Baptiste: I think for us, our music has a way of bringing people together. We notice that very early on, you got these two genres, classical and hip-hop, that in a lot of ways, when you're looking at it from the outside, don't seem to have anything in common. But they have a lot in common, more than you think. I think those two genres coming together, in the way that we're able to put it together, is able to kind of just pull people to it. You kind of get almost like a gumbo of ingredients. When you look into the crowd and look in the audience, there's just a lot of different kinds of people that are here enjoying this show that wouldn't necessarily be together otherwise. Our music does bring people together, and it's an amazing thing to see. I think for us, we're OK with that; we're OK bringing people together; we're OK with breaking stereotypes, breaking the idea of a person looking a certain way (or thinking) they have to do a certain thing. We want to be able to break all of that mold, and I think our music speaks to all those different things. And that's what we love doing. It’s more than just the music, it's a movement. We're just really, really happy to be able to do something that we love and make an impact at the same time.
TP: What advice would you give a college student wanting to pursue a music career but is nervous to do so?
Baptiste: What I would say is, it can be nerve-racking. When it comes to being a musician and artist, it's almost like, ‘How are you going to pay your bills?’ That's what everybody always thinks: people don't make money. I think, in anything you try to do, you shouldn't approach it in that way. Even if you become successful and you're making all this money, (that) is not going to necessarily bring you happiness and joy. Take it from everybody that has ever been famous or rich; they all say the same thing … Money and fame does not buy happiness. So as long as you love doing it and you enjoy music and you enjoy creating, let that be a driving force; let it be bigger than you. Once that happens, what happens is once you fall, you're going to get back up quicker than you realize. Because you're going to fall. In anything anyone does, the journey is the falling, and the falling is necessary to be able to get up and get to the next level. You’ve got to be able to fall, so don't be afraid of failing. How are you going to be successful if you just feel good every day? You have to have something that is going to push you, so don't run from that nervousness. Also, just be who you are. Be that artist. The world needs your voice.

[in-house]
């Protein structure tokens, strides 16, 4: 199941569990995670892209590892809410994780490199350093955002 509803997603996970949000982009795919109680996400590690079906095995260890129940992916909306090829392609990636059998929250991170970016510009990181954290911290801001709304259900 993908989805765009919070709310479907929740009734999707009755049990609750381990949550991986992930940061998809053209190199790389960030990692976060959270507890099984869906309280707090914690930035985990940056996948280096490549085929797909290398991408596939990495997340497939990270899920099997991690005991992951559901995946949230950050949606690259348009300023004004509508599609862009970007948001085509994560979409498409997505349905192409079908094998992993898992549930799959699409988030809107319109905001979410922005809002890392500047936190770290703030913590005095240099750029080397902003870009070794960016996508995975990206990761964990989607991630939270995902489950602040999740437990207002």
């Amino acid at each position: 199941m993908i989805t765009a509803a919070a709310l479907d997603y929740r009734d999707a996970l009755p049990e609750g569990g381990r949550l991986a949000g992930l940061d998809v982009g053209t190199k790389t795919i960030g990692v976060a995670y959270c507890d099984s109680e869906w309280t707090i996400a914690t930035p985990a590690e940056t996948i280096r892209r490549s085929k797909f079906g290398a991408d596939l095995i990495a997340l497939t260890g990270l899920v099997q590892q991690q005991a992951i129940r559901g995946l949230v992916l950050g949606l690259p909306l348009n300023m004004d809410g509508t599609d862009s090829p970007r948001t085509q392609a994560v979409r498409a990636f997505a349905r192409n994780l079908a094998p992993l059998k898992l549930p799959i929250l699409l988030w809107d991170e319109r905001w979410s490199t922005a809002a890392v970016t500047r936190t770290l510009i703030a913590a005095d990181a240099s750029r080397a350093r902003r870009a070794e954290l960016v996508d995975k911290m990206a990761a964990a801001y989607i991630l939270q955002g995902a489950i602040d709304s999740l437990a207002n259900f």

TP: What can people expect from your performance on Oct. 20?
Baptiste: You can expect a show. Hopefully, it's a show that you’ve never, ever seen before. It's classical, it's hip-hop, it's high-energy, it’s loud, it's essentially a big hip-hop rock concert. But instead of guitars, you got violin. It's a fun-filled show that's very inclusive; anybody could come to the show. It doesn't matter how old you are: kids, adults, no matter who you are, your background, you're welcome. It's a very dynamic show, I would say. It can be emotional sometimes because our songs really pull that emotion out of your soul. If you want to experience something amazing, special, just come out. This is the show for you.